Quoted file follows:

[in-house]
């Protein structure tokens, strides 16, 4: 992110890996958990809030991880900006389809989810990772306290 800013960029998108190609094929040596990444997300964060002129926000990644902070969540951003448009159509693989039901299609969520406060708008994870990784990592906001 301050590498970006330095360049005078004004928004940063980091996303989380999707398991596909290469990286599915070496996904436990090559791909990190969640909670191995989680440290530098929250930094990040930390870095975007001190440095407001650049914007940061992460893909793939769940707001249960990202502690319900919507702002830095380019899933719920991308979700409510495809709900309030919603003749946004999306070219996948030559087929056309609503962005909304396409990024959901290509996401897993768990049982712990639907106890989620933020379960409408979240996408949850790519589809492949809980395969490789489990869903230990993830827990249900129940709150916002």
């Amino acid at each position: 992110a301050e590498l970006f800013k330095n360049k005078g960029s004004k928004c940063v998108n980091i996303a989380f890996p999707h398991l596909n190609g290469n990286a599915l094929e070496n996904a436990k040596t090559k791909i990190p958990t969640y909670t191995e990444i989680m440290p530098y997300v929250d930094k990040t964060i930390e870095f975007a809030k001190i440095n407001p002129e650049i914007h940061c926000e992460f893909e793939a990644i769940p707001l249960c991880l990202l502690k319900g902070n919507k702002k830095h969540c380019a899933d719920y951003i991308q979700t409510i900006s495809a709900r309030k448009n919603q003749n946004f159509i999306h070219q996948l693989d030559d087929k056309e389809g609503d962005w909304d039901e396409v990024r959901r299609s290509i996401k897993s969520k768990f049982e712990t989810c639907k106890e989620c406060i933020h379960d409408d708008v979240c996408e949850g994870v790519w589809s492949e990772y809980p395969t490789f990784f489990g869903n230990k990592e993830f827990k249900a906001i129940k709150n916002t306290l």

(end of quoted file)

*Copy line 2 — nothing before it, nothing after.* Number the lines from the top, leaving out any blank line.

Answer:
């Protein structure tokens, strides 16, 4: 992110890996958990809030991880900006389809989810990772306290 800013960029998108190609094929040596990444997300964060002129926000990644902070969540951003448009159509693989039901299609969520406060708008994870990784990592906001 301050590498970006330095360049005078004004928004940063980091996303989380999707398991596909290469990286599915070496996904436990090559791909990190969640909670191995989680440290530098929250930094990040930390870095975007001190440095407001650049914007940061992460893909793939769940707001249960990202502690319900919507702002830095380019899933719920991308979700409510495809709900309030919603003749946004999306070219996948030559087929056309609503962005909304396409990024959901290509996401897993768990049982712990639907106890989620933020379960409408979240996408949850790519589809492949809980395969490789489990869903230990993830827990249900129940709150916002």